Why paper over football’s cracks when there is a real cure?

Poor Queens Park Rangers, left to malign this unjust football world we live in. To have a perfectly good opening goal disallowed when replays showed it clearly crossed the line, and in such a crunch game too.

Obviously we have no idea what Clint Hill’s header would have meant for the match at the Reebok on Saturday, nor how it would have then finished.

All we can focus on are the facts: QPR defended poorly and conceded two, the goal Djibril Cisse did score to bring things back to 1-1 was offside and should not have counted, and Clint Hill’s original header came from a corner that should not have been given.

Yet what do we get within minutes of Bolton’s win? A blinkered discussion about goal-line technology. Even the FA were at it, bringing out a statement barely after Martin Atkinson had walked off the pitch.

If that is the argument to hold, then we would all have to be happy with QPR taking two points off their relegation rivals thanks to a goal that should never have been given. Possibly.

As I said, we don’t know how the game would have panned out if Hill’s goal had been given – but there’s nothing to suggest a lack of controversial decisions that goal-line technology would not have sorted. And that’s the real argument to have.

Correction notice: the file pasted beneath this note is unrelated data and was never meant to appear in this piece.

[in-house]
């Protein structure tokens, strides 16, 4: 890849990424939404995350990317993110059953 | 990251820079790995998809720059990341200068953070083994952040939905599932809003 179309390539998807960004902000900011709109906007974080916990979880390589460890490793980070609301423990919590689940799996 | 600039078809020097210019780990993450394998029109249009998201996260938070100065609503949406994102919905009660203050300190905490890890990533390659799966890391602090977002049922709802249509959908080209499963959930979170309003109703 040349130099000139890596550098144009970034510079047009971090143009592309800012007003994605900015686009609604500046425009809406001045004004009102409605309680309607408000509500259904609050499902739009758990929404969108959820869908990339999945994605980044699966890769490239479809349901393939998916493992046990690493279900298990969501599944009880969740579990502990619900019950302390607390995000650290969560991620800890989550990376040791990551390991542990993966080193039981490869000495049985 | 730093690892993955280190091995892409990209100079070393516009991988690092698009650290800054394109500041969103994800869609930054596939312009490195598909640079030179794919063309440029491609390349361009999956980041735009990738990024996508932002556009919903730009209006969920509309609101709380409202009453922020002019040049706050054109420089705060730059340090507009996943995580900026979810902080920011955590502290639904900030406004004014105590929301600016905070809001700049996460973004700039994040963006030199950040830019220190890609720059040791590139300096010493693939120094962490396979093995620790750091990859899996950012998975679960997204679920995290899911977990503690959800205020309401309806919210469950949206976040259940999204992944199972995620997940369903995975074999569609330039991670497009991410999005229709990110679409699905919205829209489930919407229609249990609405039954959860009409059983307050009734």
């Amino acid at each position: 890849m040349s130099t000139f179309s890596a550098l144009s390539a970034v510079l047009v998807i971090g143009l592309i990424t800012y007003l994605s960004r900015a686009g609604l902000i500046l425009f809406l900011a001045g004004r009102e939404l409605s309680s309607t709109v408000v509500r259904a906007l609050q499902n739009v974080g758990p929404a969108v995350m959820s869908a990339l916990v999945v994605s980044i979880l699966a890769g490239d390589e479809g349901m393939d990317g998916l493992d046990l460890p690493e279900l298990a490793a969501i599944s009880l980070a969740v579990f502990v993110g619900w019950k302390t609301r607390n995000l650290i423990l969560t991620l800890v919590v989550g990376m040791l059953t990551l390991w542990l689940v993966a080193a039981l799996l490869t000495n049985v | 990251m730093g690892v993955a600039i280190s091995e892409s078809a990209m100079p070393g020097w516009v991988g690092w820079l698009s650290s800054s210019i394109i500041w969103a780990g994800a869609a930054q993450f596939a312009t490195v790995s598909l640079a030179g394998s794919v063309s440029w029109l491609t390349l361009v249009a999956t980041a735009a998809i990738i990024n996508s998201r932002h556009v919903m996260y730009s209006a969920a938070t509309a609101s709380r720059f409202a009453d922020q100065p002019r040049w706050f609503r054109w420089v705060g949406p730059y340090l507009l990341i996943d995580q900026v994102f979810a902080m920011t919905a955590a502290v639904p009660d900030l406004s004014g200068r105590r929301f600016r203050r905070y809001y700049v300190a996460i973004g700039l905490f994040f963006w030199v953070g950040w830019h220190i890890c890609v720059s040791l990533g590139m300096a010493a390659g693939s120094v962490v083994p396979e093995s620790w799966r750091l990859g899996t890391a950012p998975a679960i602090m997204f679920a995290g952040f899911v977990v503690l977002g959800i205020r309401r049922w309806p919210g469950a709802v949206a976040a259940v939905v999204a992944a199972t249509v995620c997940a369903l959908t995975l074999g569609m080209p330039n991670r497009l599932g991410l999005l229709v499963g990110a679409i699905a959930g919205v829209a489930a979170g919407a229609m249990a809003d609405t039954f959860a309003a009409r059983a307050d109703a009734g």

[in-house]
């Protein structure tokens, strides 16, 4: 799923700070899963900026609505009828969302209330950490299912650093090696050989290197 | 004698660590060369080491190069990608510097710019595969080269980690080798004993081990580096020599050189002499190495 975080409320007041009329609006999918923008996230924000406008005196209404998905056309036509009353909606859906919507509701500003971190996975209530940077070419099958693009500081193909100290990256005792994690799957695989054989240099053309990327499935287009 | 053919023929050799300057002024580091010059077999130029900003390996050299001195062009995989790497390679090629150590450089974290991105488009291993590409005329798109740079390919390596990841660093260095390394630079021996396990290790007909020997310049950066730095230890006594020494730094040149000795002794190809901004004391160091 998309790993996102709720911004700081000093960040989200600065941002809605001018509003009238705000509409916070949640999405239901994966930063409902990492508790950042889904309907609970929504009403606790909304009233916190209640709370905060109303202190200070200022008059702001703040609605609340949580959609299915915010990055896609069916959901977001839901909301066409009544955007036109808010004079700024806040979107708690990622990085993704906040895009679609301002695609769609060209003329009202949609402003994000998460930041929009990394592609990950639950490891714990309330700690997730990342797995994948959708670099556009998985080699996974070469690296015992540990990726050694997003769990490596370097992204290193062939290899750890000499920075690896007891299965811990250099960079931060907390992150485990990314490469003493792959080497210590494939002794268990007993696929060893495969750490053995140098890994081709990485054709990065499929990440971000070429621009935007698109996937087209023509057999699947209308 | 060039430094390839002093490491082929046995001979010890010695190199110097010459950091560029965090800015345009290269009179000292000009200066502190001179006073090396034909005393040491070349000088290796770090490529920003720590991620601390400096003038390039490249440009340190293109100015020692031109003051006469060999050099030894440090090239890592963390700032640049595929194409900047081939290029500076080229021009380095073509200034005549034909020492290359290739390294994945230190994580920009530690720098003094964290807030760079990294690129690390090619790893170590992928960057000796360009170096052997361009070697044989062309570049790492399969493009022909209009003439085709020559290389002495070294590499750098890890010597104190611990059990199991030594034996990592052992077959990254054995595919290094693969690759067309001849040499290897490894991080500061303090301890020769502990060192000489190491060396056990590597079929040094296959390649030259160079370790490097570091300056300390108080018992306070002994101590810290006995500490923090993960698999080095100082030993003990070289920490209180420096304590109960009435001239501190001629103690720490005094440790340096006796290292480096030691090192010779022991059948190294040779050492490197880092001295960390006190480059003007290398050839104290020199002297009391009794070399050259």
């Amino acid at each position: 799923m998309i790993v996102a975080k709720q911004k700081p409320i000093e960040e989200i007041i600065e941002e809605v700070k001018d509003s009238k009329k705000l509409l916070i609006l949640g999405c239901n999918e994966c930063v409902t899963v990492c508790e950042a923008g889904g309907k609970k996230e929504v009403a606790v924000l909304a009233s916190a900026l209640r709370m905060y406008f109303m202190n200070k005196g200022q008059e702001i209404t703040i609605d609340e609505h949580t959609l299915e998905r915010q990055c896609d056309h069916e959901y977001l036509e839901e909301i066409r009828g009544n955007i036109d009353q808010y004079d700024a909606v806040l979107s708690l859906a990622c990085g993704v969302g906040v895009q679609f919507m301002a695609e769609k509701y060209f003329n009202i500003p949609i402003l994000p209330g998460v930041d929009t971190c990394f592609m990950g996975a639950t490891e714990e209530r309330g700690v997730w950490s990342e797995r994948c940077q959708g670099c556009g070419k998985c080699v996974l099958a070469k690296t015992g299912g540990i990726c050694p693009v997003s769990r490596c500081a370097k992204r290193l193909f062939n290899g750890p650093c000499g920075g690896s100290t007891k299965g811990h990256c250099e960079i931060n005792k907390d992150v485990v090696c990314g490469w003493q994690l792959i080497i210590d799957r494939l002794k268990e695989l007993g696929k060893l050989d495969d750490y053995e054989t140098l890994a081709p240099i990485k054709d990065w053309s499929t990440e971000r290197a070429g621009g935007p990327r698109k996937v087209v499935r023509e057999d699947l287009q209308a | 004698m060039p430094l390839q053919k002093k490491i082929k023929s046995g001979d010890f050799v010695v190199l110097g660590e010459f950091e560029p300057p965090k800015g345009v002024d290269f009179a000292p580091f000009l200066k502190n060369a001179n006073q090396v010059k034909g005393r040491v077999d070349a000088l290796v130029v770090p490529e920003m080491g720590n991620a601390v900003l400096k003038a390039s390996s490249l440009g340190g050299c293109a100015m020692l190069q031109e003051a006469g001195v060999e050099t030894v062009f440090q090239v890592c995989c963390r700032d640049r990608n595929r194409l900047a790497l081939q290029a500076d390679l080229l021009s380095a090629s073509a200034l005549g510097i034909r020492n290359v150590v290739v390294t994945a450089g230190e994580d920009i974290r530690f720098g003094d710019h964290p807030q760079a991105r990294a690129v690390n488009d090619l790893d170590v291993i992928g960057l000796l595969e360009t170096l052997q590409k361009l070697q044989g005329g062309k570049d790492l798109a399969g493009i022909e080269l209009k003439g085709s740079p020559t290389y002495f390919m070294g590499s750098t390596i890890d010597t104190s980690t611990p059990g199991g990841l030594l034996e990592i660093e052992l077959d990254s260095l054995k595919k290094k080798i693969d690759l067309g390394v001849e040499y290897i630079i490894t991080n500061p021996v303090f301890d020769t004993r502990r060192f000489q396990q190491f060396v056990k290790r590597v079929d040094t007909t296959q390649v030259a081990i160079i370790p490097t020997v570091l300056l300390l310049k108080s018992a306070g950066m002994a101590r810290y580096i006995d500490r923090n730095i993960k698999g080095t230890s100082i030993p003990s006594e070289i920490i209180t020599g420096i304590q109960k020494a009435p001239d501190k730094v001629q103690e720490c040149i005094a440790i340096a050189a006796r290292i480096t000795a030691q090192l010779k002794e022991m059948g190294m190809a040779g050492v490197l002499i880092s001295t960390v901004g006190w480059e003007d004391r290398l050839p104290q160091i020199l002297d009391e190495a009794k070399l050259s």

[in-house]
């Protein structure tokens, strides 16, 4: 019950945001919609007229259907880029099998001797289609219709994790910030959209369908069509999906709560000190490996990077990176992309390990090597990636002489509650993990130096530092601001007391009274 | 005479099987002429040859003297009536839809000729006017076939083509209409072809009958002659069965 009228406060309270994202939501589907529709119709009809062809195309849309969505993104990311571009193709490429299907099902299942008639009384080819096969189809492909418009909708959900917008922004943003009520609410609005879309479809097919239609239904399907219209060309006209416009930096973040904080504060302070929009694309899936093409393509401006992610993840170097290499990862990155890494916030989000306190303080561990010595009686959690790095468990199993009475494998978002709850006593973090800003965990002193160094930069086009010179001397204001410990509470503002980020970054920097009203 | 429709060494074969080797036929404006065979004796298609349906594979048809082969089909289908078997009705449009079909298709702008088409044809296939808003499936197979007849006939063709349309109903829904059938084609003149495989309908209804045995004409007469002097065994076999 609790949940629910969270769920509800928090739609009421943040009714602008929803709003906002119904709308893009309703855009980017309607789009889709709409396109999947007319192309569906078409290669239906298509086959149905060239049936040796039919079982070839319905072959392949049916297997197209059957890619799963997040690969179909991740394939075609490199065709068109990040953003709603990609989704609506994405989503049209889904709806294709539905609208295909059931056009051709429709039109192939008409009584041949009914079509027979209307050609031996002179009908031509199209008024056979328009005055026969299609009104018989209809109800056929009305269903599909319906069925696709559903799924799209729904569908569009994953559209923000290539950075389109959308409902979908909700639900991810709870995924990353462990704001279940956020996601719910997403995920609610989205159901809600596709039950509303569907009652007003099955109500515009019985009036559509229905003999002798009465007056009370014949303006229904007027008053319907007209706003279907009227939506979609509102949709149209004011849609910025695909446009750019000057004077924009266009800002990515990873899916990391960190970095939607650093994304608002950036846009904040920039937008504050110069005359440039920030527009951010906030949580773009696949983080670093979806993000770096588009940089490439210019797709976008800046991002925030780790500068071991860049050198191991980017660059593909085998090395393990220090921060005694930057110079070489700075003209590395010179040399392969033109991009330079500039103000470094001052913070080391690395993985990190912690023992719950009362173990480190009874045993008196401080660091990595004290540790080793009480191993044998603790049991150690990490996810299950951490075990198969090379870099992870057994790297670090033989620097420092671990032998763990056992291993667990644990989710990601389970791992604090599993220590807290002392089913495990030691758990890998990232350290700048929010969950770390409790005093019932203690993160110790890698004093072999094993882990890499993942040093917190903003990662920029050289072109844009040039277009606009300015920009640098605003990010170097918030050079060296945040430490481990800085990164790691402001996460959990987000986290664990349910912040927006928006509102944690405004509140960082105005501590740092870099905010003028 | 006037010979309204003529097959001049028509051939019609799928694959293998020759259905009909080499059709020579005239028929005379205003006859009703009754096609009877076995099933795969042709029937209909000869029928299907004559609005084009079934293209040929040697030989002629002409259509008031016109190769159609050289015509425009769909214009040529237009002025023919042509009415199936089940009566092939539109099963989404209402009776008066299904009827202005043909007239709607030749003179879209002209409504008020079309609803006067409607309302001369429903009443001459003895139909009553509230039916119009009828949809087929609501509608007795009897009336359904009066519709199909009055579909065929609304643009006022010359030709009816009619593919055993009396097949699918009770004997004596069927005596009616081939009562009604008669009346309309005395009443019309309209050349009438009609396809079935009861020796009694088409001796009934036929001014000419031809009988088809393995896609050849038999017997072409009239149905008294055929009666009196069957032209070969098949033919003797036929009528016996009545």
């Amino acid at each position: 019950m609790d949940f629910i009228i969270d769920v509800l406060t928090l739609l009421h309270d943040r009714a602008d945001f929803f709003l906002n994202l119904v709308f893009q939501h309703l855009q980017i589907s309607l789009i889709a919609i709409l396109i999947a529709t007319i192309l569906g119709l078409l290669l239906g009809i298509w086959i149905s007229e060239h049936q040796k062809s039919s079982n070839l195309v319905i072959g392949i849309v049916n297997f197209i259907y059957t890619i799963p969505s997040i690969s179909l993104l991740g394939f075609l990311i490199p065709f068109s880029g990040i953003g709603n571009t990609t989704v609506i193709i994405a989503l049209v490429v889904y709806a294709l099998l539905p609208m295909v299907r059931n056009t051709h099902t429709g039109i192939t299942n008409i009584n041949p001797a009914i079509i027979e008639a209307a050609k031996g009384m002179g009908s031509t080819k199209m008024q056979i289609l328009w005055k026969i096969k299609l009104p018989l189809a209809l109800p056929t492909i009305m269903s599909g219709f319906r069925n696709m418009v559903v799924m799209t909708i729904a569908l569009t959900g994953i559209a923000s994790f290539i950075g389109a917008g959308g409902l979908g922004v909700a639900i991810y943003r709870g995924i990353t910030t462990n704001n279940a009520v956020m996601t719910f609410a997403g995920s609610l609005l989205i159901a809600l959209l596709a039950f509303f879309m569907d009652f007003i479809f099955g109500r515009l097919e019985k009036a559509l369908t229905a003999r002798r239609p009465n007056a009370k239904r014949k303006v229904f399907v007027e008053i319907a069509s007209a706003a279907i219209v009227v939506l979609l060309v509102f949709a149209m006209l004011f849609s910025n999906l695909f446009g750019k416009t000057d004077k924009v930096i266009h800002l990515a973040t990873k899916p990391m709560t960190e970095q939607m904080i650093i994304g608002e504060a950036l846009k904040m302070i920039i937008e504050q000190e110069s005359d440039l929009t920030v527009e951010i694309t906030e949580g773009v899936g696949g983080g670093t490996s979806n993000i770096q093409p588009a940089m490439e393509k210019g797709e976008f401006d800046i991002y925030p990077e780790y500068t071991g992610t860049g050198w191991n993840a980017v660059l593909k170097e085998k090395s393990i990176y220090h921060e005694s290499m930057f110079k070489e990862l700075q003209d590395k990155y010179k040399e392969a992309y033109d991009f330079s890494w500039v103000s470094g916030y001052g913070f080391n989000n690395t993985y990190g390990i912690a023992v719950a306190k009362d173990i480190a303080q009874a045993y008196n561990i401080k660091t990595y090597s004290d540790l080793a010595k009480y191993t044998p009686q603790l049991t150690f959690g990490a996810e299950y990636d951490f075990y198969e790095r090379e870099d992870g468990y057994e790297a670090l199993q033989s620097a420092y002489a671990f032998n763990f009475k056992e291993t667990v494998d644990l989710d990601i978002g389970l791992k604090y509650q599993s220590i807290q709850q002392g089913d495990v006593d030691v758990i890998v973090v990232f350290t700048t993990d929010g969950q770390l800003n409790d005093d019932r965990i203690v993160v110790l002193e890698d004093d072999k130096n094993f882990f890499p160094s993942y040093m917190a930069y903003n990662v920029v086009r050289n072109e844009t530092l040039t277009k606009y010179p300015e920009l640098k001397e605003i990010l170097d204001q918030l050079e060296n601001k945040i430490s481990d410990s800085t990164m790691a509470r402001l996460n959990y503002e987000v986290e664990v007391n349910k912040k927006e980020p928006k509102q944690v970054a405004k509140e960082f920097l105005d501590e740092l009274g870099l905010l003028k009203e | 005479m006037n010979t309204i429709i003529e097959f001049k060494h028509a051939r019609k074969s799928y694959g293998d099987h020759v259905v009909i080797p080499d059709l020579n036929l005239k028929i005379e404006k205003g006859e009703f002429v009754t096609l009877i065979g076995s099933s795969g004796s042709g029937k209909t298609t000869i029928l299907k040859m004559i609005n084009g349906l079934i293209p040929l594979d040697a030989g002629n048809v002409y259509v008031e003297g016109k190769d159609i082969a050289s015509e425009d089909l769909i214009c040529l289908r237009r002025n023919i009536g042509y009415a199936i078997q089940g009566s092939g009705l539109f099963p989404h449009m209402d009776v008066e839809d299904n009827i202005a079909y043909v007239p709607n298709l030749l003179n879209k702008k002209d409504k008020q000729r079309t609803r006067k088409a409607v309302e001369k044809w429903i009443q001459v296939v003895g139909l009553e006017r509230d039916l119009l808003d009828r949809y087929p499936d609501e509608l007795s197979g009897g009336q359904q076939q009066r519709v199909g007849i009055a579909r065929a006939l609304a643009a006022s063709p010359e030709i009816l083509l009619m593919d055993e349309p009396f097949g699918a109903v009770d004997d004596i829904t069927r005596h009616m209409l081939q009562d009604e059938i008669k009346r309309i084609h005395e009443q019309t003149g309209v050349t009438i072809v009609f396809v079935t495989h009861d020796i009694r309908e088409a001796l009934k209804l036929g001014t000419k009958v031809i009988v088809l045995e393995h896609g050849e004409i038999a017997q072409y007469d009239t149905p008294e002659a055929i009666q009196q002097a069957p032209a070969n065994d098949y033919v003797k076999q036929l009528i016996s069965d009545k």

The fixation on having special technology that can award a goal or deny one is missing the entire point – as are the FA, Uefa and ultimately Fifa, whose ears and nostrils by now must have picked up an infection given the amount of sand their heads are wedged in.

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I’m sure I’ve written this before but I’ll do it again – there is a straightforward solution that would have sorted out the Reebok mess and will drastically improve the professional game. And as any meerkat would say, it’s simples.

The fourth official – or make it a fifth if number four’s duties make them too busy already, which strikes me as unlikely – watches the game on a television feed.

All the replays come through to this TV official, just like they do in the press box and for fans watching at home.

The game goes on as if the extra man and his box are not there – but if he sees something on the replays or before, he can take a look, talk to the man in the middle using those fancy radios the officials currently use, and the correct call can then take place.

No need for silly challenges from dugouts or unnecessary stops in play.

Just an extra official that gets to see what everyone else does – but who can actually make a difference, rather than leaving the referee blind. All within seconds of it happening, and with the man in the middle letting those in the stadium know by either a mic set-up or a signal.

It’s so simple, so all encompassing. It would clear up goal-line issues in almost every instance – the ones it didn’t would be because they were too tough to call anyway.

And it wouldn’t stop there. Bolton get their goal-kick, Cisse’s goal is correctly disallowed and the right result is reached without the officials having their eyesight, integrity and parentage questioned.

With cricket, rugby and other sports that prefer to protect their integrity, it doesn’t stifle talking points. It’s just that the debate shifts away from the boring chat over referees to something else.

And for football, all it would do is improve the game and make it fairer by way of being accurate.

It would be so effective and so easy to introduce. Yet it seems further away than ever.

A green light on the goal? It would barely make a mark in all that sand.